The opinion of the court was delivered by: LORD, III
Magistrate Powers has recommended that I grant leave to plaintiff to proceed in forma pauperis, but that I then dismiss plaintiff's complaint on the grounds that all defendants are absolutely immune from liability under section 1983. See Imbler v. Pachtman, 424 U.S. 409, 96 S. Ct. 984, 47 L. Ed. 2d 128 (1976) (prosecutors are absolutely immune from liability under section 1983); Bradley v. Fisher, 80 U.S. (13 Wall.) 335, 20 L. Ed. 646 (1872) (judges are absolutely immune from liability under section 1983); Ross v. Meagan, 638 F.2d 646, 648-49 (3d Cir. 1981) (prosecutors and public defenders are absolutely immune from liability under section 1983). The Magistrate also noted, however, that plaintiff's claims based on the principle of respondeat superior were "without merit" citing Monell v. Department of Social Services, 436 U.S. 658, 98 S. Ct. 2018, 56 L. Ed. 2d 611 (1978).
Although I agree with the ultimate result proposed by Magistrate Powers, I write this memorandum opinion to pinpoint two important differences in reasoning upon which my decision is based. First, I hold that plaintiff's claims against defendant Public Defender Egoville must be dismissed not because public defenders are absolutely immune from liability under section 1983, but rather because public defenders do "not act under color of state law when performing a lawyer's traditional functions as counsel to a defendant in a criminal proceeding." Polk County v. Dodson, 454 U.S. 312, 102 S. Ct. 445, 453, 70 L. Ed. 2d 509 (1981).
Second, and most critically, I write this memorandum to highlight what appears to me to be a growing misapprehension of the role of the doctrine of respondeat superior in section 1983 actions. Although Magistrate Powers is correct in writing that none of the defendants in this action can be held responsible on the basis of the doctrine of respondeat superior, his citation of Monell for that proposition is unnecessary.
The issue whether liability under section 1983 can be imposed through the doctrine of respondeat superior has a confused and often misunderstood history. An absolute precondition to the maintenance of any respondeat superior action is the existence of a master-servant relationship. Many cases involving the alleged liability of supervisors for the torts of lower-echelon employees, including the report and recommendation in the instant case, cite Monell in support of the holding that the doctrine of respondeat superior cannot be applied to impose liability under section 1983.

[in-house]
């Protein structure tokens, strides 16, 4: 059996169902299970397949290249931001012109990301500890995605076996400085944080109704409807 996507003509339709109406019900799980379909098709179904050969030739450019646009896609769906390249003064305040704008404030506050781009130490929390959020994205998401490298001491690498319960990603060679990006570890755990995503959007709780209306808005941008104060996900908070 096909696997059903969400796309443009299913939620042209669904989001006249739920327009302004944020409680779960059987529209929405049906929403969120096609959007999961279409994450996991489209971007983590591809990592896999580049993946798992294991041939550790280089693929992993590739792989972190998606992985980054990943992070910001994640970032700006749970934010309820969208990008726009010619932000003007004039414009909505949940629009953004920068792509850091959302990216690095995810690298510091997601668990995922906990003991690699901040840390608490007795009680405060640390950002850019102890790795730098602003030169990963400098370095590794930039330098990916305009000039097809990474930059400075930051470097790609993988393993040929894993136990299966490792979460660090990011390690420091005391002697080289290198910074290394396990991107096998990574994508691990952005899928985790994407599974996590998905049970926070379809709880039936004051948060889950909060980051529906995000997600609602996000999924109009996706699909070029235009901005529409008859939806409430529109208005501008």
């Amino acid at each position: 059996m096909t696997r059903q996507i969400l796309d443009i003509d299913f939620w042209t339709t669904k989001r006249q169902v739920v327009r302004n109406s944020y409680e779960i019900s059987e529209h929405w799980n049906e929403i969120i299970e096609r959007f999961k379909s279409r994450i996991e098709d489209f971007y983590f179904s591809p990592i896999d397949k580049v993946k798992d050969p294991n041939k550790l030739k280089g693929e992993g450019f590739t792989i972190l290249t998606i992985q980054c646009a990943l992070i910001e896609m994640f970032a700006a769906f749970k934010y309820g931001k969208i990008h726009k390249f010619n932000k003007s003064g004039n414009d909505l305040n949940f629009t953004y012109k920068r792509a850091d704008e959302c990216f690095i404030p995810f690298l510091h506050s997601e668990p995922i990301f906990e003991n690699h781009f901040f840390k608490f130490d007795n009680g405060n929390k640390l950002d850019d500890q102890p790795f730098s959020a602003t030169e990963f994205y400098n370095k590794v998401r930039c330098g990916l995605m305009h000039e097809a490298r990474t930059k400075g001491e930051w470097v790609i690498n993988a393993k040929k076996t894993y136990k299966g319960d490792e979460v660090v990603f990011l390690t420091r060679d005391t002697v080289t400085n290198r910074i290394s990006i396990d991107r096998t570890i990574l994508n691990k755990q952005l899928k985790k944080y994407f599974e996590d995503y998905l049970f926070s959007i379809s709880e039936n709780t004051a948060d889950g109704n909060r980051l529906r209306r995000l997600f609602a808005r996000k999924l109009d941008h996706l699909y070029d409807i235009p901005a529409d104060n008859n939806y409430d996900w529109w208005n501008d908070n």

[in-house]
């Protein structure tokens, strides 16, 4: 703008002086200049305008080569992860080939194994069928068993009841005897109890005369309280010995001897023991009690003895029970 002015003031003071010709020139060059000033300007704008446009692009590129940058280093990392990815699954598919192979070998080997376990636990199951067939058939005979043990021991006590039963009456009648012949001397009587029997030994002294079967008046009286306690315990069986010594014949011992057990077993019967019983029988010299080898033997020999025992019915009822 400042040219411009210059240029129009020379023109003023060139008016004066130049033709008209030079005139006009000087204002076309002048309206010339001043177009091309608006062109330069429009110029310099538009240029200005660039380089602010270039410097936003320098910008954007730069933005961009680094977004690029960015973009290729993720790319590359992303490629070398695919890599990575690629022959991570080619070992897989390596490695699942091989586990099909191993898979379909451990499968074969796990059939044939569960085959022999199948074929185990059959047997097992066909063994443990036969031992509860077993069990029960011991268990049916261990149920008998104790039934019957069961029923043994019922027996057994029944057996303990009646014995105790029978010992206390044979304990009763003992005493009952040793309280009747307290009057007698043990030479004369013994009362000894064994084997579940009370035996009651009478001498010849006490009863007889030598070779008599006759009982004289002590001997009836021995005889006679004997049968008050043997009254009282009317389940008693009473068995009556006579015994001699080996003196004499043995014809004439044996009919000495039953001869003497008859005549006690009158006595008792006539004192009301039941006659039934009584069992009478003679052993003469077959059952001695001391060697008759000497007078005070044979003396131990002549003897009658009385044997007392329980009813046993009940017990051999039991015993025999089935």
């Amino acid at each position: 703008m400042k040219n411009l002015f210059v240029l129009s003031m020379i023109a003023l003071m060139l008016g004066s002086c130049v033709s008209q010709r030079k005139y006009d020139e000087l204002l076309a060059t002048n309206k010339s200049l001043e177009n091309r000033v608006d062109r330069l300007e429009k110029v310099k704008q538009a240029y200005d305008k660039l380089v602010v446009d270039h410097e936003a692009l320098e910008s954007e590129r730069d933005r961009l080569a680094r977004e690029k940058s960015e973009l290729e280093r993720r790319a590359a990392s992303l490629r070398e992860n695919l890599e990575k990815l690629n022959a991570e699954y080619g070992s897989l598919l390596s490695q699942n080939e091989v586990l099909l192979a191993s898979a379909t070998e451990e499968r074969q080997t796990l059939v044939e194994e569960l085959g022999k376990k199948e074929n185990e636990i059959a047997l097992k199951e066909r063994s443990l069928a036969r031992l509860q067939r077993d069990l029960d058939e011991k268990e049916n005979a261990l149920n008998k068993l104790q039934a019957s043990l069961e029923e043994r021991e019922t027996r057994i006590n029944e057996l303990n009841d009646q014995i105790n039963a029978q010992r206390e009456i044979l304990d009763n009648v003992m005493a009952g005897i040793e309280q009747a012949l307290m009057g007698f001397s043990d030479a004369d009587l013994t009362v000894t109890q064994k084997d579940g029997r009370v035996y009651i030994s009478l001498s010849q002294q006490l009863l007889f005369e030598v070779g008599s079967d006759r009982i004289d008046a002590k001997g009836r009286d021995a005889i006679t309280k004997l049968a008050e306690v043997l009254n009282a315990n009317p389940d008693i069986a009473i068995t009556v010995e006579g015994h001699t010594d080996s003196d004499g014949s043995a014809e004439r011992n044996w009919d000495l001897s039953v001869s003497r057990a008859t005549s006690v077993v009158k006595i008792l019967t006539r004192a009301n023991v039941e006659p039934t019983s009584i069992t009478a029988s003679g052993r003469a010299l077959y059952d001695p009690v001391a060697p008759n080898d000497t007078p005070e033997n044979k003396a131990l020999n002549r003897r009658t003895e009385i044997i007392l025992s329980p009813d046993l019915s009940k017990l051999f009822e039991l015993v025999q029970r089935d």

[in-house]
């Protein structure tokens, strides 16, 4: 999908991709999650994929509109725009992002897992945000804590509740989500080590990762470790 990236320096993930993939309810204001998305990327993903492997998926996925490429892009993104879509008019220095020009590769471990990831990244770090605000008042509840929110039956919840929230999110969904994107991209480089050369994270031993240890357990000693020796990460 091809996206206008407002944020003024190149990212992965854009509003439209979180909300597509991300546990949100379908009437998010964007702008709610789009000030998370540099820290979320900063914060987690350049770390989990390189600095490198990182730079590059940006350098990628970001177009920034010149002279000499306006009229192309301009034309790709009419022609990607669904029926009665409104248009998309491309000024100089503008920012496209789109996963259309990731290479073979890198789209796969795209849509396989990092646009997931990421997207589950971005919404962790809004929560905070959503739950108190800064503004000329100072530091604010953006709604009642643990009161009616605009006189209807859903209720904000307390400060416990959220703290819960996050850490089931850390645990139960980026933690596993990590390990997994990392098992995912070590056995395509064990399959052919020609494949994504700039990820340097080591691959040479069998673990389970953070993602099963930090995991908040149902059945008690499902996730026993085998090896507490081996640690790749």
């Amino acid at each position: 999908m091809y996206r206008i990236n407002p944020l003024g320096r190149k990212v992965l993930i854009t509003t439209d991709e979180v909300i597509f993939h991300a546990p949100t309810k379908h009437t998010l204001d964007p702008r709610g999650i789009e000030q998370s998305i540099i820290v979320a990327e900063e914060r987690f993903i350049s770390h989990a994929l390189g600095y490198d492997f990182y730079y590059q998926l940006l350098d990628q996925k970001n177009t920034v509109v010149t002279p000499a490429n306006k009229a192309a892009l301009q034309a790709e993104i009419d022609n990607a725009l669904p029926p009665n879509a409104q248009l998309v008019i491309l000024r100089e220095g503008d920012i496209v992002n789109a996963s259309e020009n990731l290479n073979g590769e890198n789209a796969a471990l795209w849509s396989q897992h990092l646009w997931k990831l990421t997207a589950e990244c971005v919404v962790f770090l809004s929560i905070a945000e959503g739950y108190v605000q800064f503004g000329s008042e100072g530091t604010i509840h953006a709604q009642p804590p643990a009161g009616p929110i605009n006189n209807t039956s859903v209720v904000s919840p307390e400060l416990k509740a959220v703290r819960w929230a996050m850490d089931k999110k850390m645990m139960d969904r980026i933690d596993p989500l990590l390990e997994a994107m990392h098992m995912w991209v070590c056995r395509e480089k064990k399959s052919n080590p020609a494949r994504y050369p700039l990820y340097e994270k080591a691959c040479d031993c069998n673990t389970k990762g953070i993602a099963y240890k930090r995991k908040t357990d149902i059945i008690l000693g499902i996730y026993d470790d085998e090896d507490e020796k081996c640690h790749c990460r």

Yet, Monell has no application whatsoever in the context of supervisory liability cases. As all courts that have analyzed this issue have recognized, imposition of vicarious liability on supervisory officials for allegedly unconstitutional acts by their subordinates "is inappropriate because supervisors and their subordinates are fellow servants of the same master-employer ... and thus the master-servant relationship, a prerequisite for vicarious liability, is lacking between these individuals." Santiago v. City of Philadelphia, 435 F. Supp. 136, 148 (E.D.Pa.1977). Accord, e.g., Goode v. Rizzo, 506 F.2d 542, 550 (3d Cir. 1974), rev'd on other grounds, 423 U.S. 362, 96 S. Ct. 598, 46 L. Ed. 2d 561 (1976); Jennings v. Davis, 476 F.2d 1271, 1275 (8th Cir. 1973); Carter v. Carlson, 144 U.S. App. D.C. 388, 447 F.2d 358, 367, 367 n.24, 370 n.39 (1971), rev'd on other grounds sub nom., District of Columbia v. Carter, 409 U.S. 418, 93 S. Ct. 602, 34 L. Ed. 2d 613 (1973); Norton v. McKeon, 444 F. Supp. 384, 386 (E.D.Pa.1977), aff'd, 601 F.2d 575 (3d Cir. 1979); Krier v. Amodio, 441 F. Supp. 181, 183 (E.D.Pa.1977); Delaney v. Dias, 415 F. Supp. 1351, 1354-55 (D.Mass.1976). See also Robertson v. Sichel, 127 U.S. 507, 8 S. Ct. 1286, 32 L. Ed. 203 (1888); Bowden v. Derby, 97 Me. 536, 55 A. 417 (1903); Dowler v. Johnson, 225 N.Y. 39, 121 N.E. 487 (1918).
For the reasons stated in this memorandum, I therefore adopt the ...